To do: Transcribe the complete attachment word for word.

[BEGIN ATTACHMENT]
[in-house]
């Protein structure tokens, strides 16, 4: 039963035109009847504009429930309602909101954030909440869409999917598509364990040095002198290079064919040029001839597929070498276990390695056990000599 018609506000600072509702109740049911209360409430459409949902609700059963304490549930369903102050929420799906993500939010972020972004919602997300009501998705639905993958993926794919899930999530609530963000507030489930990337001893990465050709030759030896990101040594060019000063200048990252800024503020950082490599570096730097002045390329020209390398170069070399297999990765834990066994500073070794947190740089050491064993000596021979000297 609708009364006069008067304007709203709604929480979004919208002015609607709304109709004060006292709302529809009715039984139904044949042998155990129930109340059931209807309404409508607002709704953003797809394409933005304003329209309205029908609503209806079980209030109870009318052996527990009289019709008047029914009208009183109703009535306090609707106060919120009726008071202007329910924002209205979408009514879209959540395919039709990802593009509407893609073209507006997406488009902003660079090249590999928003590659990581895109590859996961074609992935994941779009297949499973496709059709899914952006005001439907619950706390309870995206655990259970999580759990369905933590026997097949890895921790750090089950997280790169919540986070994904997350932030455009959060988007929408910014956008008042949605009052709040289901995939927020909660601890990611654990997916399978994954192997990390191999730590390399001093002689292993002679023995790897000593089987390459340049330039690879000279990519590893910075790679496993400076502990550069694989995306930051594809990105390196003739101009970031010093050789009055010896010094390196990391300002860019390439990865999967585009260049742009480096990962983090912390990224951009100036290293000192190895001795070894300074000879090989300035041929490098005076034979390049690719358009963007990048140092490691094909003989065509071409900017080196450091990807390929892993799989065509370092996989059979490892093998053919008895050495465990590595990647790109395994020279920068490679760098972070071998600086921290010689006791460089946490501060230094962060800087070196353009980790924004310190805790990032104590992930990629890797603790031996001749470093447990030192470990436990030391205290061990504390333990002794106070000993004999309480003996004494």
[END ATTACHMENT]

[in-house]
């Protein structure tokens, strides 16, 4: 039963035109009847504009429930309602909101954030909440869409999917598509364990040095002198290079064919040029001839597929070498276990390695056990000599 018609506000600072509702109740049911209360409430459409949902609700059963304490549930369903102050929420799906993500939010972020972004919602997300009501998705639905993958993926794919899930999530609530963000507030489930990337001893990465050709030759030896990101040594060019000063200048990252800024503020950082490599570096730097002045390329020209390398170069070399297999990765834990066994500073070794947190740089050491064993000596021979000297 609708009364006069008067304007709203709604929480979004919208002015609607709304109709004060006292709302529809009715039984139904044949042998155990129930109340059931209807309404409508607002709704953003797809394409933005304003329209309205029908609503209806079980209030109870009318052996527990009289019709008047029914009208009183109703009535306090609707106060919120009726008071202007329910924002209205979408009514879209959540395919039709990802593009509407893609073209507006997406488009902003660079090249590999928003590659990581895109590859996961074609992935994941779009297949499973496709059709899914952006005001439907619950706390309870995206655990259970999580759990369905933590026997097949890895921790750090089950997280790169919540986070994904997350932030455009959060988007929408910014956008008042949605009052709040289901995939927020909660601890990611654990997916399978994954192997990390191999730590390399001093002689292993002679023995790897000593089987390459340049330039690879000279990519590893910075790679496993400076502990550069694989995306930051594809990105390196003739101009970031010093050789009055010896010094390196990391300002860019390439990865999967585009260049742009480096990962983090912390990224951009100036290293000192190895001795070894300074000879090989300035041929490098005076034979390049690719358009963007990048140092490691094909003989065509071409900017080196450091990807390929892993799989065509370092996989059979490892093998053919008895050495465990590595990647790109395994020279920068490679760098972070071998600086921290010689006791460089946490501060230094962060800087070196353009980790924004310190805790990032104590992930990629890797603790031996001749470093447990030192470990436990030391205290061990504390333990002794106070000993004999309480003996004494």